August 4, 2018

The words ‘hope’ and ‘Pakistan’ do not often appear together.  Pakistan, a sprawling nation of 205 million, is hard to govern, even harder to finance, and seething with tribal or religious violence and discord.

But Pakistan, which for me is one of the most interesting and important nations on earth, is by far the leading nation of the Muslim world and a redoubtable military power.  Created in 1947 from former British India as a haven for oppressed Muslims, Pakistan has been ruled ever since by military juntas or by slippery and often corrupt civilian politicians.

 After decades of dynastic politics under the Bhutto and Sharif families, there is suddenly hope that  newly elected cricket star Imran Khan and his Tehreek-e-Insaf Party (PTI) may – just may – tackle Pakistan’s four biggest problems: endemic corruption, military interference, political tribalism, and a half-dead economy.

Former Prime Minister, Nawaz Sharif, appears to be headed for jail over a corruption scandal unless he is allowed to go into exile in London. The exiled former military dictator, Gen. Pervez Musharraf, is hiding out in Dubai awaiting charges of treason.

I spent a good deal of time with Pakistan’s former leaders, Gen. Zia-ul-Haq and his bitter foe, Benazir Bhutto, both of whom were later murdered.  Neither Musharraf nor Nawaz measured up to these colorful personalities in political skills, vision, or personality.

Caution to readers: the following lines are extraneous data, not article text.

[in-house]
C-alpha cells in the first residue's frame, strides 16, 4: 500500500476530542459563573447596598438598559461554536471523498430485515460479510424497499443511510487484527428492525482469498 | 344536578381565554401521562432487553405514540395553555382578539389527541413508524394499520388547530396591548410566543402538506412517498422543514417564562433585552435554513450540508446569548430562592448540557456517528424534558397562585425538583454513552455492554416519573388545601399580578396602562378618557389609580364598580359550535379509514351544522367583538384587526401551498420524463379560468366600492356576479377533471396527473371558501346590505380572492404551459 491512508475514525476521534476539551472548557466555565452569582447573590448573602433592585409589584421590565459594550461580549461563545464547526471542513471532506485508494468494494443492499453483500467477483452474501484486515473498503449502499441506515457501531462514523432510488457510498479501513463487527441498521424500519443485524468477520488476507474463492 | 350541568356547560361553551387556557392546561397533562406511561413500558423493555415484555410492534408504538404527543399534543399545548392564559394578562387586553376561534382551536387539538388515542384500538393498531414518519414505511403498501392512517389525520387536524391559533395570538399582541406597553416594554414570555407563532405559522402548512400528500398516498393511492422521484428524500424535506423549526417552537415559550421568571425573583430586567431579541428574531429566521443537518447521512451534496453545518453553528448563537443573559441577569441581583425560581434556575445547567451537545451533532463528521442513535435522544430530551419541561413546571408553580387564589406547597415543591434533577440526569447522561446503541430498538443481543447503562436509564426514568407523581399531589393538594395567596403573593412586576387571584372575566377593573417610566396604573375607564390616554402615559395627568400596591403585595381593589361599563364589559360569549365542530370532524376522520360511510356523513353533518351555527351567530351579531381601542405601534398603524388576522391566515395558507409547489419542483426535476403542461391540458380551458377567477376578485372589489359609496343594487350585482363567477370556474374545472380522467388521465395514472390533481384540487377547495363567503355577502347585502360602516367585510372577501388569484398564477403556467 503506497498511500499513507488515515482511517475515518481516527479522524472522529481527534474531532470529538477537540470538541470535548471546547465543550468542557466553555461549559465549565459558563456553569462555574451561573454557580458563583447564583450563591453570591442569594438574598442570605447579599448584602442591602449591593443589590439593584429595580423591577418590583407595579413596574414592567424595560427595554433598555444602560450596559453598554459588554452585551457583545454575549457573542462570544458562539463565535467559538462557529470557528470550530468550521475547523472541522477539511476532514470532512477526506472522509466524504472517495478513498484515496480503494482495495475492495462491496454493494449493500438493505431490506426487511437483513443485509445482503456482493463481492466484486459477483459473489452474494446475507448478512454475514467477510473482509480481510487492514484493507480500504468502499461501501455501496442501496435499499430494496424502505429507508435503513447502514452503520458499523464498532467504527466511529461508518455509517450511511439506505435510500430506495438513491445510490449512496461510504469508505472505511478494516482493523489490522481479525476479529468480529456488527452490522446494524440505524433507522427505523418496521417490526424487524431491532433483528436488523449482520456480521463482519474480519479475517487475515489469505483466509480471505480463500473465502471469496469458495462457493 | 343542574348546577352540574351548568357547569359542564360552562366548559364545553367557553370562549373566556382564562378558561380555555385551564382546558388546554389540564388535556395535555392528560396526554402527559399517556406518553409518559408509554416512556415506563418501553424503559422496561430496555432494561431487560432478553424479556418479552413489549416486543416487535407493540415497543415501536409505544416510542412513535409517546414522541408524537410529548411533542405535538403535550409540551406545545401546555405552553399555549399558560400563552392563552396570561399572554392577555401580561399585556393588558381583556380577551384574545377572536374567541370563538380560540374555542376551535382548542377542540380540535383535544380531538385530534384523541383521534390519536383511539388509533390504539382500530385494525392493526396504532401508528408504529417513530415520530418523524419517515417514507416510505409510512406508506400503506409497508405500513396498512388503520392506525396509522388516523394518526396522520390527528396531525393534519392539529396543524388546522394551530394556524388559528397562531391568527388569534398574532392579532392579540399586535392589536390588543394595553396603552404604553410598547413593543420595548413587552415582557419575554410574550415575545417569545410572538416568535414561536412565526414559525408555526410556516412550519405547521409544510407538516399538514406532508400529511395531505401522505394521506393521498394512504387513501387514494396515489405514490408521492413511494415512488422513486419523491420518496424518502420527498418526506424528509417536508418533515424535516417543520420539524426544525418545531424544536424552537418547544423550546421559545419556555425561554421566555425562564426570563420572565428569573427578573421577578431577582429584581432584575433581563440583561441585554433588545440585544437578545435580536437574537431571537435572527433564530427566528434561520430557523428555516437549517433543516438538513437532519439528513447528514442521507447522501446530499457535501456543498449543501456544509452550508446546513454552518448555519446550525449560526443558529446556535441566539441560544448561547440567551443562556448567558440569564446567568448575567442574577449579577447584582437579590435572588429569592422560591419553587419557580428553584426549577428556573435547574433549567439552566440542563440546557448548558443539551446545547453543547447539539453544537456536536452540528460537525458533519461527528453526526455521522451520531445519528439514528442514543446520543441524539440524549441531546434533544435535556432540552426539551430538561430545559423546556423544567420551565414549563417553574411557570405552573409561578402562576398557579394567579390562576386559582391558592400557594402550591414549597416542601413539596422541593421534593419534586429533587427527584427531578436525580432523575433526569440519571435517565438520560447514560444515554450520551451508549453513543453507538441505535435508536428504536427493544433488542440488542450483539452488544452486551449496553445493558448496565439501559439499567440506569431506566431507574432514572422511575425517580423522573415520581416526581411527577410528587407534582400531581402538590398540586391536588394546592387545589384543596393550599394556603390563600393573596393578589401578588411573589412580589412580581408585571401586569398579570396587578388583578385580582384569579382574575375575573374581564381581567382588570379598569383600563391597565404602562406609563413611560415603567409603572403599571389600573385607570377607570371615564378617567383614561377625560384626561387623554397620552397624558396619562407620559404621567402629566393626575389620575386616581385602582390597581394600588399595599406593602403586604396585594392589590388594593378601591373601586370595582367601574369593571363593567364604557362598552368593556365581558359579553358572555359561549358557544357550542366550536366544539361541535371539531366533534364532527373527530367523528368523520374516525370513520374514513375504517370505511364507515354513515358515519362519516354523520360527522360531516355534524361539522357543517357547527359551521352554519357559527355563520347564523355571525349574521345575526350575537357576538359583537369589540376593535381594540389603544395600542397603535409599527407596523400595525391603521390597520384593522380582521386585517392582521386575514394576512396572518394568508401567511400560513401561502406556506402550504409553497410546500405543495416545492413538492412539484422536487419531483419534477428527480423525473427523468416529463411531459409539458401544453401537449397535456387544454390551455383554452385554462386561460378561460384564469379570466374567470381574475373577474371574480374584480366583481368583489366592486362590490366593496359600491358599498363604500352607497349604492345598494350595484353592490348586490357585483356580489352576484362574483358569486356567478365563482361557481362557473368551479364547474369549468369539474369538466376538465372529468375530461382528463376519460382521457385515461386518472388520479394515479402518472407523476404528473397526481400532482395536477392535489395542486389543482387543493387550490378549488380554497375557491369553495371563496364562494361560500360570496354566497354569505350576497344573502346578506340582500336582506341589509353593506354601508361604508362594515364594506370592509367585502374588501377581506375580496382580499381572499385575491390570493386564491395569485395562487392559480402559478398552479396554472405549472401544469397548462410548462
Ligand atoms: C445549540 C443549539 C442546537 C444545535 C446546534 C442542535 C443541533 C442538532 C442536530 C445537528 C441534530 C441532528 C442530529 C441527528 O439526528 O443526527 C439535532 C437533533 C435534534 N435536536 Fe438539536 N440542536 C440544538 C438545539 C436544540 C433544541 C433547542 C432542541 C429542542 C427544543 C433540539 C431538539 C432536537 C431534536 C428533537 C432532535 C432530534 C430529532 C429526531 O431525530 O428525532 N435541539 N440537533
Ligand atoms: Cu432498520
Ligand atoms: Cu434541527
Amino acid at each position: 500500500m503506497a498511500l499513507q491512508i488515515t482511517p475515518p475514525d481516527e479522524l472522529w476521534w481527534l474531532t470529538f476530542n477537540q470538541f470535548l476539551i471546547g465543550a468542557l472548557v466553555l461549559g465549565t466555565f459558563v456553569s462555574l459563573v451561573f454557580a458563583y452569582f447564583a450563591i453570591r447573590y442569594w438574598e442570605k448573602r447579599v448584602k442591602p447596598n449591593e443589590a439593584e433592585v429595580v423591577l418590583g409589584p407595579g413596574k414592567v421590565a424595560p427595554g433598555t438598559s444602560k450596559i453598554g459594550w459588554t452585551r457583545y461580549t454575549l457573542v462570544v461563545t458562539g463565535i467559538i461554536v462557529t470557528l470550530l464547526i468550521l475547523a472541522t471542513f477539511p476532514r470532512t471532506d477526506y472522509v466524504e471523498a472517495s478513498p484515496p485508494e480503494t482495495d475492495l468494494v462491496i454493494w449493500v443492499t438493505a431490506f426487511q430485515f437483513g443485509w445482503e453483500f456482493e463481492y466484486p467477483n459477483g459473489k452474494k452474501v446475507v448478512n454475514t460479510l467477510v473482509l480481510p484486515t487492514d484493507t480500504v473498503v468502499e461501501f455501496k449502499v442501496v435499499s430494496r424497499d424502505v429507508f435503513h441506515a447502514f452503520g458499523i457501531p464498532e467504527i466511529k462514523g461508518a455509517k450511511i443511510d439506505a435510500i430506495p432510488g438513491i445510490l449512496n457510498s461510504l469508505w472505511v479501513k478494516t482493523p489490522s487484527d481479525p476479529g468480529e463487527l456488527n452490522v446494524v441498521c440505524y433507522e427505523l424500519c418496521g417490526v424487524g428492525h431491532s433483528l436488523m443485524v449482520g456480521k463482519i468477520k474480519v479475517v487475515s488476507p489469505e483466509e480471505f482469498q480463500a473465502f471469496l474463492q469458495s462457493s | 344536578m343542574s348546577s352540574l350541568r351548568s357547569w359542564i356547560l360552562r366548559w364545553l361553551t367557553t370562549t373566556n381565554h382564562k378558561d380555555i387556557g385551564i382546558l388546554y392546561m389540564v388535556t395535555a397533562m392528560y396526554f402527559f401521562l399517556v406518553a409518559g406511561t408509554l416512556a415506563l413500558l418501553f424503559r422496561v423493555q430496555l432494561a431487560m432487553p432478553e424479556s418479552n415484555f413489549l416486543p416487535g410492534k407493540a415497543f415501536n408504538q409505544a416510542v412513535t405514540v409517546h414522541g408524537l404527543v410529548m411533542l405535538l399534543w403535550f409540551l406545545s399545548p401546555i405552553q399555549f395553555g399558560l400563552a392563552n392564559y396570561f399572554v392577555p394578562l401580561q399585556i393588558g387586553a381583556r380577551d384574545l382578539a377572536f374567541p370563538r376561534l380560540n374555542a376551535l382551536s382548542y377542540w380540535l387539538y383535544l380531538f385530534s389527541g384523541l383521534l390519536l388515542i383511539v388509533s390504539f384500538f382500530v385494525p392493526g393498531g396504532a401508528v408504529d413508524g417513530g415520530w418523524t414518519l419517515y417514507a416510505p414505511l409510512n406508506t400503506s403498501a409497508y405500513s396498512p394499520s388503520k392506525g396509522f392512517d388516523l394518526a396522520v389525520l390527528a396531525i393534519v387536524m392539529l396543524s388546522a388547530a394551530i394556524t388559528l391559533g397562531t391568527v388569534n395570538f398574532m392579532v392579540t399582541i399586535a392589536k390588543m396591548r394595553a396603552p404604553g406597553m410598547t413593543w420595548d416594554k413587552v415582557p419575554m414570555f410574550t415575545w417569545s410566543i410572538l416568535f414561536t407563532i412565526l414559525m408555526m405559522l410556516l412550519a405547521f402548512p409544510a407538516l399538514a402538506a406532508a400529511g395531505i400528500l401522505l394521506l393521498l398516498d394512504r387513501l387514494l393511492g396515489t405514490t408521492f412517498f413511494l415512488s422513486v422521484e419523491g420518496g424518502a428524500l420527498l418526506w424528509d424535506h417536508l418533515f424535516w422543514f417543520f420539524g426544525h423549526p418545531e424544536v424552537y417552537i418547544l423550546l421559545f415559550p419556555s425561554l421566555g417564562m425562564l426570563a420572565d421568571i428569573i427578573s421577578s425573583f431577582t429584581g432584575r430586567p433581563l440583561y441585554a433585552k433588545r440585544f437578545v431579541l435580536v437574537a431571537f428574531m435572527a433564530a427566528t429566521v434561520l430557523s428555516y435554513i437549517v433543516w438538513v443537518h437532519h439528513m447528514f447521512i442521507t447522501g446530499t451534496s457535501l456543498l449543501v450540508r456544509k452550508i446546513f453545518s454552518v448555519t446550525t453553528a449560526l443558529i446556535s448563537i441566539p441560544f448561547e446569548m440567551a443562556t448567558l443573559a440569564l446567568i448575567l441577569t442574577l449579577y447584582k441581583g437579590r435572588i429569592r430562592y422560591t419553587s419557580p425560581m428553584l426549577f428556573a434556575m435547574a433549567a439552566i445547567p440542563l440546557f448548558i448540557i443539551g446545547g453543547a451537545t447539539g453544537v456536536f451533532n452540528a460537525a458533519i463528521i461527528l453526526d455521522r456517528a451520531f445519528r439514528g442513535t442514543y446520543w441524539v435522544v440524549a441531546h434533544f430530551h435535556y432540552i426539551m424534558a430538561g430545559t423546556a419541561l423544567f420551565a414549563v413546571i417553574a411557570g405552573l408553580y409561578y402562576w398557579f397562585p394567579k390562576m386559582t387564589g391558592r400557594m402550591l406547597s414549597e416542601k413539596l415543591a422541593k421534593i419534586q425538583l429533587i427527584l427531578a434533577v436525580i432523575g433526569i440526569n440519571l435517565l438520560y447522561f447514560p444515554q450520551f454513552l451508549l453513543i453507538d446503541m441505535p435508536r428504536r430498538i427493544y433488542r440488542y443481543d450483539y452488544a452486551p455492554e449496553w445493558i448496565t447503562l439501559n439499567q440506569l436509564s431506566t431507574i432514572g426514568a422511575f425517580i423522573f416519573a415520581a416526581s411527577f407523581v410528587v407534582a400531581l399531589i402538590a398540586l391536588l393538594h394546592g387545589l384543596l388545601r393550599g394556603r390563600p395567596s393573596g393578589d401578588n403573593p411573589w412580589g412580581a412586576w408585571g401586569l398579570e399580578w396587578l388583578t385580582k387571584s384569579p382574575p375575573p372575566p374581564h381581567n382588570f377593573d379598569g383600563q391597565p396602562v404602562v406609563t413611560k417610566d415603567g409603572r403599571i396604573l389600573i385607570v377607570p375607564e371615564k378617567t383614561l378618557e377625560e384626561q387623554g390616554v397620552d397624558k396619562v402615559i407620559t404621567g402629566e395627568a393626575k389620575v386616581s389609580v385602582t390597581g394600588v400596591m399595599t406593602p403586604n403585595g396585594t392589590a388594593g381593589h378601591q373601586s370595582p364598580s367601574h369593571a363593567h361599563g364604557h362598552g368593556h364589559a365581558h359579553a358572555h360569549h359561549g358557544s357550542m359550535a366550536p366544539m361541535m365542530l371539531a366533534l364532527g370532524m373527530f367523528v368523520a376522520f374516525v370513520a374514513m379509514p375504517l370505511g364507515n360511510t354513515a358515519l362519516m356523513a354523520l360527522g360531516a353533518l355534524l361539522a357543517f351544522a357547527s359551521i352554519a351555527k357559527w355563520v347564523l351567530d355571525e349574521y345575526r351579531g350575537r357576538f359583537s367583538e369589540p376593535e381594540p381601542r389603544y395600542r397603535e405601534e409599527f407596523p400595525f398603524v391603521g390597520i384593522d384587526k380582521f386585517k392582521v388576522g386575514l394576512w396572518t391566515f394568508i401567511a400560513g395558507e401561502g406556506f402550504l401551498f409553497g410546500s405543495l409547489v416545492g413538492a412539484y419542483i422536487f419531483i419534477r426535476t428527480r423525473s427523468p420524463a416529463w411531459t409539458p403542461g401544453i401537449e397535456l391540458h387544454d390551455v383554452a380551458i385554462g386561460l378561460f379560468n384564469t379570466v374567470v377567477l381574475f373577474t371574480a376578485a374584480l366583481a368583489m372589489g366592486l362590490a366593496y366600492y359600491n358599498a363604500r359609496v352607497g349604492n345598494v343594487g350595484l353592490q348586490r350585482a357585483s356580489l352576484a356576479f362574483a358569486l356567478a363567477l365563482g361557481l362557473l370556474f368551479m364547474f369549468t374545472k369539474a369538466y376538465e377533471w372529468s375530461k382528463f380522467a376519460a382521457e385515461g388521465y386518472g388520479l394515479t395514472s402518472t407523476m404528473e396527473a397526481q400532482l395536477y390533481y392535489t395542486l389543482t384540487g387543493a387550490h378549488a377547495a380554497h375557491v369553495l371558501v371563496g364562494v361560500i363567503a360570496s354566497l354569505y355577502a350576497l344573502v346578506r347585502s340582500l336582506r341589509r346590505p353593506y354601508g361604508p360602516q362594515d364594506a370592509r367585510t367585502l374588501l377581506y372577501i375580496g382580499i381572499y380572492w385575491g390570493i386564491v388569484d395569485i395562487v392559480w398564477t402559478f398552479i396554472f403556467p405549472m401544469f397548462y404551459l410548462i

Imran Khan is sometimes called ‘Pakistan’s Jack Kennedy’ for his movie-star good looks, charisma and zesty love life.  He no longer plays professional cricket though he is still idolized in Pakistan and, interestingly, bitter foe India. 

Khan (who is of Pashtun tribal blood) is also a philanthropist and respected thinker.  He says he is determined to begin rooting corruption out of Pakistan and to revivify its ailing economy.  Pakistan’s GDP is only $1,641 per person compared to India’s $2,134.  The illiteracy rate is about 40%, notably among women who are the primary teachers of the young.

As Imran Khan is about to take office, Pakistan’s coffers are almost empty.  Islamabad has had to take 12 loans from the International Monetary Fund in the last 40 years, in part to pay for its oil imports.

Now, Islamabad is negotiating yet another loan of $57 billion from its most important ally, China, whose vast belt and road project covering transportation, ports and infrastructure seeks to modernize Pakistan and turn it into a primary conduit to the Arabian Sea. 

But Donald Trump’s Washington is angry over China’s dollar diplomacy, formerly a preserve of US foreign policy.  US State Secretary Mike Pompeo, who plays bad cop to Trump’s bad cop, lambastes Pakistan for the Chinese loan.  

The White House is obviously dismayed by China’s growing influence over Pakistan caused, in large part, by the US decision to cut aid to Pakistan and favor its old enemy, India.  President George Bush aided India’s military nuclear program, alarming China and Pakistan.  Now, Trump is working to mobilize India against China.  So far, India has been too smart to act as an American strategic proxy.

Imran Khan will now have a chance to resolve the Indo-Pakistani dispute over contested Kashmir that has flared since 1947.  India keeps one million soldiers and police there to repress the rebellious majority Muslim population that seeks to join Pakistan or create an independent state.  The UN mandated a referendum to determine Kashmir’s future but India ignores it.